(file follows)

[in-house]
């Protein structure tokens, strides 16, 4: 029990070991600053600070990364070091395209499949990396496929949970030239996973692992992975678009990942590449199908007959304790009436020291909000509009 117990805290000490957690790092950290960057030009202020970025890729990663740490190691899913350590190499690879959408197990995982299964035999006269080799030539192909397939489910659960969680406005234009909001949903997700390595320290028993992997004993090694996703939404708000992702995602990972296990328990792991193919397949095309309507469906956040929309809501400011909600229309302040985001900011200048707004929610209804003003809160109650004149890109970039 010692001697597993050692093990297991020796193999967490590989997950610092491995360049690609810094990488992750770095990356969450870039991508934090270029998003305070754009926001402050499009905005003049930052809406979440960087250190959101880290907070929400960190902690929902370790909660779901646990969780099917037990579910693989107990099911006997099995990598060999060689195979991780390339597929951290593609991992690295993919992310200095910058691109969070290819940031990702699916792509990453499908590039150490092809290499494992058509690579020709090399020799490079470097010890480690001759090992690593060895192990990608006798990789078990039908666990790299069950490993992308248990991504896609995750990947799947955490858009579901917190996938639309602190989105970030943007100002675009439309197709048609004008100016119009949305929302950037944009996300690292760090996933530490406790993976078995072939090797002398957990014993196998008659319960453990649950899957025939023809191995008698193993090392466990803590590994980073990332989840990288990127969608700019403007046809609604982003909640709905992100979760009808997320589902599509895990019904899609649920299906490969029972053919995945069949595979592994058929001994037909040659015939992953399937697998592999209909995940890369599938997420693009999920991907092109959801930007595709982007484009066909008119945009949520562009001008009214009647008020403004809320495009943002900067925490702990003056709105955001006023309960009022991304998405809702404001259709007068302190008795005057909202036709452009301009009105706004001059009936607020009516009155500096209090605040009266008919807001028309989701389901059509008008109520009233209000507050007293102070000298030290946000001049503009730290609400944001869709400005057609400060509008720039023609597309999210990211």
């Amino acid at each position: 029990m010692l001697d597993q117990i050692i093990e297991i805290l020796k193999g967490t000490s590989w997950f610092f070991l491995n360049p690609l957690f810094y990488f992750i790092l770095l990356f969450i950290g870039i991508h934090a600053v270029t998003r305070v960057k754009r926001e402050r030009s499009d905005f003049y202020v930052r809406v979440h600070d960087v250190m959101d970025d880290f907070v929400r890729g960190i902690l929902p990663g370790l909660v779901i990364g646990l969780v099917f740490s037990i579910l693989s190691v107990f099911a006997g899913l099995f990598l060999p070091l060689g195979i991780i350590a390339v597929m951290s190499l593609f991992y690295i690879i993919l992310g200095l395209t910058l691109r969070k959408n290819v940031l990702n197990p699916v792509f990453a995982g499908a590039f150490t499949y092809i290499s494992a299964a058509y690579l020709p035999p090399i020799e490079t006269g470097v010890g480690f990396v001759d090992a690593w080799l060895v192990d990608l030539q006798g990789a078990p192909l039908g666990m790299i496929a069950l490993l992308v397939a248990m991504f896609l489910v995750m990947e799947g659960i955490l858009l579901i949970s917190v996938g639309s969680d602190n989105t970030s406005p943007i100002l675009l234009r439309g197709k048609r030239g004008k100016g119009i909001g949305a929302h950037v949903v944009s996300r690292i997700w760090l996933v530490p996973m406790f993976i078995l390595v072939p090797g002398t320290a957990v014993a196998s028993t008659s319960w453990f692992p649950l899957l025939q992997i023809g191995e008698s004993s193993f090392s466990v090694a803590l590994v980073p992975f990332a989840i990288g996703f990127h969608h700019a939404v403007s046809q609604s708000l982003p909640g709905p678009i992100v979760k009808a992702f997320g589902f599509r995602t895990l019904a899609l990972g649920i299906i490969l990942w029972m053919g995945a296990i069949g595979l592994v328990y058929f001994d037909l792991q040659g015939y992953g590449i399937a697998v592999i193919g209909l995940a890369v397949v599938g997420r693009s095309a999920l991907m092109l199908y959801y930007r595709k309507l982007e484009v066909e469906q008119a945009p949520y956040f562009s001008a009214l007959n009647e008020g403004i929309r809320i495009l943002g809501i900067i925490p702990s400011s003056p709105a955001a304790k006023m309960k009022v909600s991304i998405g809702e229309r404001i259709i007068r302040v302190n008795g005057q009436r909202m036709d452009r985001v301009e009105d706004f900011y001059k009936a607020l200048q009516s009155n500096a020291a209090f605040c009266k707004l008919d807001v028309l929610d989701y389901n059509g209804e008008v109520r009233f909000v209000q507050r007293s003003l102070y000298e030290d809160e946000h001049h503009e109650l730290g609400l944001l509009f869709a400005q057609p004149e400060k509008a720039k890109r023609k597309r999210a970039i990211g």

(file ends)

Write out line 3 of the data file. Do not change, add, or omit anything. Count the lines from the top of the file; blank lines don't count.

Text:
């Amino acid at each position: 029990m010692l001697d597993q117990i050692i093990e297991i805290l020796k193999g967490t000490s590989w997950f610092f070991l491995n360049p690609l957690f810094y990488f992750i790092l770095l990356f969450i950290g870039i991508h934090a600053v270029t998003r305070v960057k754009r926001e402050r030009s499009d905005f003049y202020v930052r809406v979440h600070d960087v250190m959101d970025d880290f907070v929400r890729g960190i902690l929902p990663g370790l909660v779901i990364g646990l969780v099917f740490s037990i579910l693989s190691v107990f099911a006997g899913l099995f990598l060999p070091l060689g195979i991780i350590a390339v597929m951290s190499l593609f991992y690295i690879i993919l992310g200095l395209t910058l691109r969070k959408n290819v940031l990702n197990p699916v792509f990453a995982g499908a590039f150490t499949y092809i290499s494992a299964a058509y690579l020709p035999p090399i020799e490079t006269g470097v010890g480690f990396v001759d090992a690593w080799l060895v192990d990608l030539q006798g990789a078990p192909l039908g666990m790299i496929a069950l490993l992308v397939a248990m991504f896609l489910v995750m990947e799947g659960i955490l858009l579901i949970s917190v996938g639309s969680d602190n989105t970030s406005p943007i100002l675009l234009r439309g197709k048609r030239g004008k100016g119009i909001g949305a929302h950037v949903v944009s996300r690292i997700w760090l996933v530490p996973m406790f993976i078995l390595v072939p090797g002398t320290a957990v014993a196998s028993t008659s319960w453990f692992p649950l899957l025939q992997i023809g191995e008698s004993s193993f090392s466990v090694a803590l590994v980073p992975f990332a989840i990288g996703f990127h969608h700019a939404v403007s046809q609604s708000l982003p909640g709905p678009i992100v979760k009808a992702f997320g589902f599509r995602t895990l019904a899609l990972g649920i299906i490969l990942w029972m053919g995945a296990i069949g595979l592994v328990y058929f001994d037909l792991q040659g015939y992953g590449i399937a697998v592999i193919g209909l995940a890369v397949v599938g997420r693009s095309a999920l991907m092109l199908y959801y930007r595709k309507l982007e484009v066909e469906q008119a945009p949520y956040f562009s001008a009214l007959n009647e008020g403004i929309r809320i495009l943002g809501i900067i925490p702990s400011s003056p709105a955001a304790k006023m309960k009022v909600s991304i998405g809702e229309r404001i259709i007068r302040v302190n008795g005057q009436r909202m036709d452009r985001v301009e009105d706004f900011y001059k009936a607020l200048q009516s009155n500096a020291a209090f605040c009266k707004l008919d807001v028309l929610d989701y389901n059509g209804e008008v109520r009233f909000v209000q507050r007293s003003l102070y000298e030290d809160e946000h001049h503009e109650l730290g609400l944001l509009f869709a400005q057609p004149e400060k509008a720039k890109r023609k597309r999210a970039i990211g």